Striking Teachers, Facing Dismissal, Return to Schools in N.J. District

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Faced with dismissal, striking teachers in Little Ferry, N.J., returned to their classrooms last Friday, ending a two-week-old walkout.

Nontenured teachers, however, were suspended with pay, pending the outcome of a school-board meeting, a union spokesman said.

State Superior Court Judge Kevin M. O'Halloran had imposed a Friday deadline on the 55-member Little Ferry Education Association earlier in the week after the union defied his prior return-to-work order.

Although judges in New Jersey previously have threatened to fire teachers, albeit infrequently, union spokesmen said the Little Ferry dispute marked the first time a school beard had asked a court to take such an action.

Teachers in two other New Jersey districts, Willingboro and Cinnaminson, went back to work earlier this month after a judge threatened to fire strikers.

Little Ferry teachers, whose contract expired in June 1990, are seeking pay increases of 8.8 percent in the first year and 8.6 percent in the second year of their contract. The increases were suggested by a factfinder, according to Debbie Scott, a spokesman for the New Jersey Education Association.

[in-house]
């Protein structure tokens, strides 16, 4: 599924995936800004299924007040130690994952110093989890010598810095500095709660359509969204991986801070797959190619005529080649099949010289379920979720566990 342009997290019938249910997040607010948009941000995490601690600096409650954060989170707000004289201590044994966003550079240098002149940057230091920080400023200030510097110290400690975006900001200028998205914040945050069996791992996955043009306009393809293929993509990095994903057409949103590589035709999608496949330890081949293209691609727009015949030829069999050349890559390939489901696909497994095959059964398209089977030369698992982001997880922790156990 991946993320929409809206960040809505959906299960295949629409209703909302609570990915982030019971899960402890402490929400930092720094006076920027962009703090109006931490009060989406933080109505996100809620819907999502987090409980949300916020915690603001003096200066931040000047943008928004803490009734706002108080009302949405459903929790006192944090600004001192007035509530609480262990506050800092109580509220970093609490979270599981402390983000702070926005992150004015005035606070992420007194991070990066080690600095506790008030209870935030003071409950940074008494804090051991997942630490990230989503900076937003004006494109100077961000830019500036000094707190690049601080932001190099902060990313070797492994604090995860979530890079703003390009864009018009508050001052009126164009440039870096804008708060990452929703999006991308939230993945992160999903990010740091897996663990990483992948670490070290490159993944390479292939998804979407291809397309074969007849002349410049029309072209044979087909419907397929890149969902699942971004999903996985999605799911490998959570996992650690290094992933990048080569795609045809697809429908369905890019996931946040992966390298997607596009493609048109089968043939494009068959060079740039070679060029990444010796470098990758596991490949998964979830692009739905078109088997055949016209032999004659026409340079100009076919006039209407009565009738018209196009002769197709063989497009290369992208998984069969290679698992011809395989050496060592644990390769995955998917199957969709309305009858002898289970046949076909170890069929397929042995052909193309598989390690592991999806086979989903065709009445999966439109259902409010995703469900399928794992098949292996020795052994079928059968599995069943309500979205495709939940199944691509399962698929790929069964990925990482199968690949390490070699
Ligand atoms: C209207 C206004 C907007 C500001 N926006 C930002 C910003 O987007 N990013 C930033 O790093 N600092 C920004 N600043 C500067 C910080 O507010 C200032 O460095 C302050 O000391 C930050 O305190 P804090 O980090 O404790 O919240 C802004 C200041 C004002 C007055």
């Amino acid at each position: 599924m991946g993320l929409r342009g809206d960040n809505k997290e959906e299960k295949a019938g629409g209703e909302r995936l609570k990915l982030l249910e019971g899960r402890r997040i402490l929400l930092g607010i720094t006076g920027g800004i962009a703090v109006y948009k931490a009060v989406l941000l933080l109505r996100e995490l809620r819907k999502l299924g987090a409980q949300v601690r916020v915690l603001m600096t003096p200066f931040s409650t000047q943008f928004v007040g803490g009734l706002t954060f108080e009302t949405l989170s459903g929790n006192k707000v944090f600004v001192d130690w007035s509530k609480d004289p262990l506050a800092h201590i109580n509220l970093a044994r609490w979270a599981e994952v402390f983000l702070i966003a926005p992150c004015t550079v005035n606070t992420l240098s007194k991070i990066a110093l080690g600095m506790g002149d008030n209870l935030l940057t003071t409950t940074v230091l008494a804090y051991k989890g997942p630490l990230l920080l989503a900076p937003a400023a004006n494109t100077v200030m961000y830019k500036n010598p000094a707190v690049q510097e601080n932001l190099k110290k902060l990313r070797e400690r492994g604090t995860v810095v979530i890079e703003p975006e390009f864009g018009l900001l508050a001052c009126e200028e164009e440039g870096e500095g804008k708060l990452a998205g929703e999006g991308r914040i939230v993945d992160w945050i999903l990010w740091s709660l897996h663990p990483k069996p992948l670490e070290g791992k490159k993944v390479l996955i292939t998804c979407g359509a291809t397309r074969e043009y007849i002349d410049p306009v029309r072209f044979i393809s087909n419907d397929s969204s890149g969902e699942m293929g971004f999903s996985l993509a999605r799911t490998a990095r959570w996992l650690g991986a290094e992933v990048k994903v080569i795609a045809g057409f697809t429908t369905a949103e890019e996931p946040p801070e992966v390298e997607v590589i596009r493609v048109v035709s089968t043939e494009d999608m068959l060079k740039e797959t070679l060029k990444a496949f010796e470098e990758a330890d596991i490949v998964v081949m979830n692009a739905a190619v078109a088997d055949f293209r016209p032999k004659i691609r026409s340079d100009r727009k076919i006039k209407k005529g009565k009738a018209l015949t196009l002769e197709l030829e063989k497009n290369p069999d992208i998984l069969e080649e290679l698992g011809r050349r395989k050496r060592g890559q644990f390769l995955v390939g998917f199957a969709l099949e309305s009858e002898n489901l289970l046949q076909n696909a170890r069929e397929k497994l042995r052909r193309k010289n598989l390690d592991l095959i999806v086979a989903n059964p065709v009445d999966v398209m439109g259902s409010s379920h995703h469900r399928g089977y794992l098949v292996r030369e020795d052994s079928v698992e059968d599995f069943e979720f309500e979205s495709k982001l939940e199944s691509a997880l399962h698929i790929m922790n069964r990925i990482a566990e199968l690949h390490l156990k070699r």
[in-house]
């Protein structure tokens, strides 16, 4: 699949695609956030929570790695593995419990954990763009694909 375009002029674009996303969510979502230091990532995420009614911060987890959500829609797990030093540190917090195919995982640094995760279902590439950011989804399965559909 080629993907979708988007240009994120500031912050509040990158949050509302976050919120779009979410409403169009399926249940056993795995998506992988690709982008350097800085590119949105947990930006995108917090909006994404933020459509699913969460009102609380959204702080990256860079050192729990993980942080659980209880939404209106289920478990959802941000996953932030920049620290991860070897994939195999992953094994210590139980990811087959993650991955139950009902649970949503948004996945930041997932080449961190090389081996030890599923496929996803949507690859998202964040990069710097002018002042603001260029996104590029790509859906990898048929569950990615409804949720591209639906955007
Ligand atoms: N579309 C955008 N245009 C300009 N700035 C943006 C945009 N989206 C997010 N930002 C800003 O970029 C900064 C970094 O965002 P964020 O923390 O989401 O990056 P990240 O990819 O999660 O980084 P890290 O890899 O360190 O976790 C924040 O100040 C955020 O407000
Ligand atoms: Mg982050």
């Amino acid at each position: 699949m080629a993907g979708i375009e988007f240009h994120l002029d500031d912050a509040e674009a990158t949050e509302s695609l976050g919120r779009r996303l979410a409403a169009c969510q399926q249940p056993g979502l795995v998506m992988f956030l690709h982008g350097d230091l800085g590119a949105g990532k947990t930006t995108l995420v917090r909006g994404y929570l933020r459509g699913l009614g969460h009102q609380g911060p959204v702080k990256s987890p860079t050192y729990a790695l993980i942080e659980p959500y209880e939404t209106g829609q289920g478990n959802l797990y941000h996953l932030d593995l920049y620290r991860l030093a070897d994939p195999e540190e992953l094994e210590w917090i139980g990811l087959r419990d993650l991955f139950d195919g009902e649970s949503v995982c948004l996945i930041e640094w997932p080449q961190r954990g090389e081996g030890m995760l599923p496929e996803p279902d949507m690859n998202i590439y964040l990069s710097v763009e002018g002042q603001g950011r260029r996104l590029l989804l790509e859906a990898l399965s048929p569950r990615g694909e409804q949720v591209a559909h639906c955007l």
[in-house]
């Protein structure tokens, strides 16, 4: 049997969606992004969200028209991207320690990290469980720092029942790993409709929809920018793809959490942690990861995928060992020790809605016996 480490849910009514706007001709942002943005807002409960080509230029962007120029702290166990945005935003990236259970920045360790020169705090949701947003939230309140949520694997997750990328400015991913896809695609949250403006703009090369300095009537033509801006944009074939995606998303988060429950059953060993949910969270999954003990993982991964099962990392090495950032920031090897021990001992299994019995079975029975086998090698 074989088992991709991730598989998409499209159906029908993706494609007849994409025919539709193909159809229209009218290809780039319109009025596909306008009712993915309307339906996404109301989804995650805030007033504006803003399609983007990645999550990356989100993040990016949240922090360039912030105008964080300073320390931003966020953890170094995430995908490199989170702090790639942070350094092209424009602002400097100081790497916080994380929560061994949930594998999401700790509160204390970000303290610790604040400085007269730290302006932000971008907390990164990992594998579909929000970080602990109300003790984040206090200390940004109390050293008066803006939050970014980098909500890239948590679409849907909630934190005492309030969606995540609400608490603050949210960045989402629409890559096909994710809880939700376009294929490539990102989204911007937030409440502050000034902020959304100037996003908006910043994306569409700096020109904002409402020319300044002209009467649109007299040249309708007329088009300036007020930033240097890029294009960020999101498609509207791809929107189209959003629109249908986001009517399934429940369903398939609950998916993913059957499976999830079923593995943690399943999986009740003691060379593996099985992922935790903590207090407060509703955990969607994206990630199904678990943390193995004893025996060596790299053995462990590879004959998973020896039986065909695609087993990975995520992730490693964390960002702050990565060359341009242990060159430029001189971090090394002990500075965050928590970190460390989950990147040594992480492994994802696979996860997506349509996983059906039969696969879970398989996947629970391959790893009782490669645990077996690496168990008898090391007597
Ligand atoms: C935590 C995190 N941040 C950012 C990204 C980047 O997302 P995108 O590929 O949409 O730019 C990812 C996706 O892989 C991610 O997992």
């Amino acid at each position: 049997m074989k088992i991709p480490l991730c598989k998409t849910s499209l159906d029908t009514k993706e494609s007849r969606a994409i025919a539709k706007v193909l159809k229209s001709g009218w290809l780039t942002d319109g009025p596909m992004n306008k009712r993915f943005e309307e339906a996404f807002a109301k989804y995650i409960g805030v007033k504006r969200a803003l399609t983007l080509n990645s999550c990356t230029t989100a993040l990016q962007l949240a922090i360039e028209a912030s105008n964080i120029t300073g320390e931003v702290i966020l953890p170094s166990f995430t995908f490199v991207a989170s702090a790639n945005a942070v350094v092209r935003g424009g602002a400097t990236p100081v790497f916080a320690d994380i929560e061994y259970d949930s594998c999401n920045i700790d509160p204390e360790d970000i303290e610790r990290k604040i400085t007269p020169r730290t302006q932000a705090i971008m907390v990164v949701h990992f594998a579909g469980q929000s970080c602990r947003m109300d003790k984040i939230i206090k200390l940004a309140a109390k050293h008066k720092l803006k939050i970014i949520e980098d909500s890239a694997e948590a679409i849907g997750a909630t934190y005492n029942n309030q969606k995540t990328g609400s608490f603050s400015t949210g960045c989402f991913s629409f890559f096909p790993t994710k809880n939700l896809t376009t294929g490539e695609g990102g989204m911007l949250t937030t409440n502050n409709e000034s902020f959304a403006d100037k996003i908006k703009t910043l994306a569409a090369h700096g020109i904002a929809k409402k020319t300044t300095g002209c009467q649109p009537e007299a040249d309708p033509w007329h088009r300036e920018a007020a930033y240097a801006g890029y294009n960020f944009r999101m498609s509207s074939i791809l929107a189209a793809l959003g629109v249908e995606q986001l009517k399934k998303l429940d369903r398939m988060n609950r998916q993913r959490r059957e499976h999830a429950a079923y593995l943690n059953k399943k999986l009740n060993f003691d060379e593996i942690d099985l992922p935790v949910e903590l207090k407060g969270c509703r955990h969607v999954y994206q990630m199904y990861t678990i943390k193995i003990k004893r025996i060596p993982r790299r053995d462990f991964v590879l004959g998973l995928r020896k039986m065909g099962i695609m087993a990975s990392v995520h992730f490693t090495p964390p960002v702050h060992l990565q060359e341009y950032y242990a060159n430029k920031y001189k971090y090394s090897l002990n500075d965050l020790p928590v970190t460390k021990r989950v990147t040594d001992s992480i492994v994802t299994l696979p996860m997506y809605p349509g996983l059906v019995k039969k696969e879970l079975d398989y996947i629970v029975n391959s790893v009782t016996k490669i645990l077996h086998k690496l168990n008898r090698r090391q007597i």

The latest offer by the school beard, she said, is a four-year pact that would raise teacher pay by 7.25 percent in its first year and by 0.5 percent less each successive year.

Despite the strike, district schools remained open.

Elsewhere in the nation, strikes broke out in Kentucky, Idaho, and Pennsylvania.

Teachers in Breathitt County, Ky., were expected to return to work early this week after a circuit judge ordered the schools to reopen and members of the Breathitt County Education Association to return to work.

The judge also ordered both sides to resume negotiations.

Breathitt teachers had walked out Sept. 16 over the district's salary offer of no more than a 5 percent raise, according to the union.

Meanwhile, teachers in three more Pennsylvania districts walked out last week, also the result of salary disputes. (See Education Week, Sept. 18, 1991.)

In two Idaho districts, teachers went on strike last week, the first such strikes in the state since 1988.--K.D.

Vol. 11, Issue 04, Page 9

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